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I've seen a ton of post regarding the problem of control.Invoke hanging applications but they mostly seemed to be restricted to those running on .NET 1.1. I've also seen suggestions to use .BeginInvoke instead which I have tried but to no avail. .BeginInvoke doesn't hang but it also doesn't call the delegate. My main concern is that I have used .Invoke for years with no issues and I have a major application in the field that uses it extensively and I'm worried that this problem will crop up there. I am doing nothing differently as far as I can tell between my working code and the code that fails. I've written up a dead simple bit of code that replicates the issue (all in 4.0 VS2010):

Public Class Form1

    Private WithEvents sat As TestInvoke
    Private Delegate Sub doTheUpdateDelegate(ByVal message As String)

    Private Sub Button1_Click(sender As System.Object, e As System.EventArgs) Handles     Button1.Click
        sat = New TestInvoke


    End Sub

    Public Class TestInvoke

        Public Event UpdateControl()

        Public Sub startAThread()
            Dim t As New Threading.Thread(AddressOf _startAThread)
            Dim trace As String

            trace = "a"


        End Sub

        Protected Sub _startAThread()
                For k = 0 To 10
                    k += 1
                    RaiseEvent UpdateControl()
            Catch ex As Exception
            End Try
        End Sub
    End Class

    Private Sub sat_UpdateControl() Handles sat.UpdateControl
            Call doTheupdate(Now.ToString)
        Catch ex As Exception
        End Try
    End Sub

    Private Sub doTheUpdate(ByVal message As String)
            If Button1.InvokeRequired = True Then
                Dim objParams As Object() = {message}

                'hangs on the following line
                Button1.Invoke(New doTheUpdateDelegate(AddressOf doTheUpdate),     objParams)

                Button1.Text = message
            End If
        Catch ex As Exception
        End Try
    End Sub
End Class

If anyone can see what I've done wrong here I'd really appreciate it!

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2 Answers 2

up vote 5 down vote accepted

There's only one reason a Control.Invoke() call would hang. Or a BeginInvoke() call not executing its target, same thing. It happens when the main thread of the program, the UI thread, is not idle and busy doing something else.

What the "something else" could be is all over the map. The worst thing you could do have the main thread for the worker thread to complete. That's a guaranteed deadlock if you use Invoke().

The condition is very easy to diagnose, use Debug + Break All and Debug + Windows + Threads. Double-click the Main thread and look at the Call Stack window. The top of the stack trace should say "Managed to Native Transition", the one below it should be FPushMessageLoop(). If you see something else then you've found the code that causes the deadlock.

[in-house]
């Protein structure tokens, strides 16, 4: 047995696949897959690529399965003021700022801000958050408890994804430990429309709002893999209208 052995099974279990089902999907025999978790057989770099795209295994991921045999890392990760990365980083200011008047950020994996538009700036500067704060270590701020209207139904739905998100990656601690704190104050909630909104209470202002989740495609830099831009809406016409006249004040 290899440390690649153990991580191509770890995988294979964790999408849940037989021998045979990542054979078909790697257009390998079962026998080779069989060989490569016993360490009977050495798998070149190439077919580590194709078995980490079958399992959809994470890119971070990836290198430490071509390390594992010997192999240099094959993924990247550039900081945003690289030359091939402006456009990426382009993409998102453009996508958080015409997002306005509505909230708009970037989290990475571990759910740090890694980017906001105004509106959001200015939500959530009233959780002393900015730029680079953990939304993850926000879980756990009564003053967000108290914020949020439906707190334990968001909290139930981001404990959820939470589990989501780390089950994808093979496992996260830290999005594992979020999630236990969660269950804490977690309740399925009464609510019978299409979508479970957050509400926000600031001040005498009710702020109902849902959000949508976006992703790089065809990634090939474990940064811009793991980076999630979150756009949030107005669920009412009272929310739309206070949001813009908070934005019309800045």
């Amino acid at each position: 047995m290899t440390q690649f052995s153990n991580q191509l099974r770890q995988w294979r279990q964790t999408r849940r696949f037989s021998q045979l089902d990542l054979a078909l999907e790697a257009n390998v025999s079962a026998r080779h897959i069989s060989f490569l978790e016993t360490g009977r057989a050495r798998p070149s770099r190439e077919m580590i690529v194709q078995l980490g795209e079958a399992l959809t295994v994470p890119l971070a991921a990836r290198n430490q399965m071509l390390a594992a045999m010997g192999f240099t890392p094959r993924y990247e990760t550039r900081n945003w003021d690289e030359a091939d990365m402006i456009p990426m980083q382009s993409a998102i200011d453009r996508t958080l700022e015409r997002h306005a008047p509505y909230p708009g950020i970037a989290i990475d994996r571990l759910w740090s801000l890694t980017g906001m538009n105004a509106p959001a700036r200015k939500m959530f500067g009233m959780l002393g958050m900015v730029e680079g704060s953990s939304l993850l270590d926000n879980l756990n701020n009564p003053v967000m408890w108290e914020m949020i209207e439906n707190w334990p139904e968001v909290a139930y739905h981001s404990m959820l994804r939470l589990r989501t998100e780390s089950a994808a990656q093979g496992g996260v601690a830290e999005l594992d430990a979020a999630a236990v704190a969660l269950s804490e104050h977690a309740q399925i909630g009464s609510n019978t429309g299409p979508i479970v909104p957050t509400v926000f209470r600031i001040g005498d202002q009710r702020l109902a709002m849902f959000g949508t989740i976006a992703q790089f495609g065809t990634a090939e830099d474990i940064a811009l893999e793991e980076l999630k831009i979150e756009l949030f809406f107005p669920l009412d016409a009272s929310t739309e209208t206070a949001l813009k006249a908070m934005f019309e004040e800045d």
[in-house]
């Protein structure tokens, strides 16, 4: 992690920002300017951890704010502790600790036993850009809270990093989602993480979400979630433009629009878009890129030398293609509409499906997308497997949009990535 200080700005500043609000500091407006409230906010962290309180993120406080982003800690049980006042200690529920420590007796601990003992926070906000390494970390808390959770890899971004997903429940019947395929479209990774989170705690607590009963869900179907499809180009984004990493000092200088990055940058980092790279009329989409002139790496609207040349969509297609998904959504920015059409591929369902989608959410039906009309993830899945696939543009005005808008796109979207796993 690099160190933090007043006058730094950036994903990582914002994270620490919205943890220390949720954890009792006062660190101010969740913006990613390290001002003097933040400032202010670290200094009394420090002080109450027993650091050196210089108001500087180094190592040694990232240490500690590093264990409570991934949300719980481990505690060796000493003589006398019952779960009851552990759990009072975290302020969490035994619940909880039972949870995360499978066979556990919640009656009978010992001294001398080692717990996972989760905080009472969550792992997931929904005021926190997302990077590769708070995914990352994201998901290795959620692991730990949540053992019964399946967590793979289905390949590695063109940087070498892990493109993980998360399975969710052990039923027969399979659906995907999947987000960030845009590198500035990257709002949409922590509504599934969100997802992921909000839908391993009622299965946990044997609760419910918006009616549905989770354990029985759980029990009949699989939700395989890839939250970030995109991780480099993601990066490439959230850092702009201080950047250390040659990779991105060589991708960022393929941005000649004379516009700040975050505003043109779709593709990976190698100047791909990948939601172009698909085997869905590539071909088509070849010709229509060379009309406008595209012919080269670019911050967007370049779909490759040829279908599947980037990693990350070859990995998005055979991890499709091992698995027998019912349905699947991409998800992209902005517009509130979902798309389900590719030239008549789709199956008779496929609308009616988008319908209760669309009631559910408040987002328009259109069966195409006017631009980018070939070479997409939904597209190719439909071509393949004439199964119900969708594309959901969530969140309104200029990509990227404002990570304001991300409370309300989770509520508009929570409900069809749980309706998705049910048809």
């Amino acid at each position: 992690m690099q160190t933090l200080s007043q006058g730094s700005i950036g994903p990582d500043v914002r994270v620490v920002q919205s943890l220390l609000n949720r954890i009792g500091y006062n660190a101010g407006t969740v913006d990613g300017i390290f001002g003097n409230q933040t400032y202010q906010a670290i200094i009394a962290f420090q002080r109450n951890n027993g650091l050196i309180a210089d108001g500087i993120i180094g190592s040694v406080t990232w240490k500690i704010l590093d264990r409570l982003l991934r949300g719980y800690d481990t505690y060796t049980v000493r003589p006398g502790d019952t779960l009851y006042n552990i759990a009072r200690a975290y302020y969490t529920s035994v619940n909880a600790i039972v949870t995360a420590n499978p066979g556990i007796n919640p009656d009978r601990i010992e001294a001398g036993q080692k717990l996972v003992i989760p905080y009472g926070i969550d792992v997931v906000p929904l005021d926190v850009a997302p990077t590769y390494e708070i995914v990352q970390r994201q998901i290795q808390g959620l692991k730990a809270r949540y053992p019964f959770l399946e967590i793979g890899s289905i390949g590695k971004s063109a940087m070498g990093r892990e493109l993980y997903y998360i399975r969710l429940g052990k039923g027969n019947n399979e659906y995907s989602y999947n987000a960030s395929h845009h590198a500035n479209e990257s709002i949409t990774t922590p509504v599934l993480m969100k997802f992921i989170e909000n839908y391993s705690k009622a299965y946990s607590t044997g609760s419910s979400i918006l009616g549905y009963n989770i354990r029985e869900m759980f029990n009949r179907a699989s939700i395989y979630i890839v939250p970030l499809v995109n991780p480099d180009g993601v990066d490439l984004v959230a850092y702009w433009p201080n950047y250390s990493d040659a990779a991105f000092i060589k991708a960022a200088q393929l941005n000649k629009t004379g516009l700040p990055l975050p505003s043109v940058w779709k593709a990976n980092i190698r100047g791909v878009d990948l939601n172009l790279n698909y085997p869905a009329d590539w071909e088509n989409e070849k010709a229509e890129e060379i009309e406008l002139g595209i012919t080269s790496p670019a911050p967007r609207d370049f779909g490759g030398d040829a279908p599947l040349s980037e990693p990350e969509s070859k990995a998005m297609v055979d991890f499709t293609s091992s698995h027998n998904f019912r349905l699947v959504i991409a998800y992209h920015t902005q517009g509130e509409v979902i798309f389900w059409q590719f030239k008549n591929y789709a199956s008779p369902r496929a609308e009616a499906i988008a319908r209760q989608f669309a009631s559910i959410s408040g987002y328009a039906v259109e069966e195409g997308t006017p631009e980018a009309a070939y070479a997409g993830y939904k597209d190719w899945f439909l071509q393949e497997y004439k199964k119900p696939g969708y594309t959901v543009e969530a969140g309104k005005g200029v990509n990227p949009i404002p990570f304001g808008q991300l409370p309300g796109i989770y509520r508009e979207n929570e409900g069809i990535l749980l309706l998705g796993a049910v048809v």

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Thanks very much for the answer - I've not used that method of debugging before and it certainly did indicate that it was hanging on the join. The problem is that I need that join to prevent multiple threads running together updating and inserting data all over the place. I still don't see the difference between my working application that routinely pumps messages to the UI via events within the threaded functions and the one I posted that fails. Frustrating. –  eric_the_animal Oct 26 '12 at 1:57
I figured out why my currently deployed application does not have this problem. The various routines that call the threaded functions are themselves running in a thread (timer actually) on the main form. This is why the UI is still free to process the messages, it is the thread 'above' it that would not be able to. The key to figuring this out is to step away from the computer, talk to your wife about anything but programming, play some Lego with your kid and get some great feedback on the web. Thanks again for all of your help! –  eric_the_animal Oct 26 '12 at 2:40
I like simple Backgroundworkers to avoid that kind of problem. –  Christian Sauer Oct 26 '12 at 8:24
Yes, calling Thread.Join() invokes the exact deadlock I warned about with "worst thing you can do". A BackgroundWorker doesn't solve it, you also get deadlock from spinning on its IsBusy property. –  Hans Passant Oct 26 '12 at 9:27

You are using Thread.Join to let the UI thread pause until the other thread is done. At the same time you use Control.Invoke to let the UI thread do some action. This won't work because the UI thread is waiting for the other thread to finish.

I would suggest you either remove the Thread.Join call or do your action in the UI thread if you want it to wait for the action to finish.

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Thanks for the answer it was helpful but I'm still confused as to why .join works in my existing application. I start a thread eg. t.start then .join and that thread runs a function that pumps multiple messages to the UI without any problems. I think I still need to use Join because I need to allow the thread to complete before I go off and do anything else. –  eric_the_animal Oct 26 '12 at 1:45

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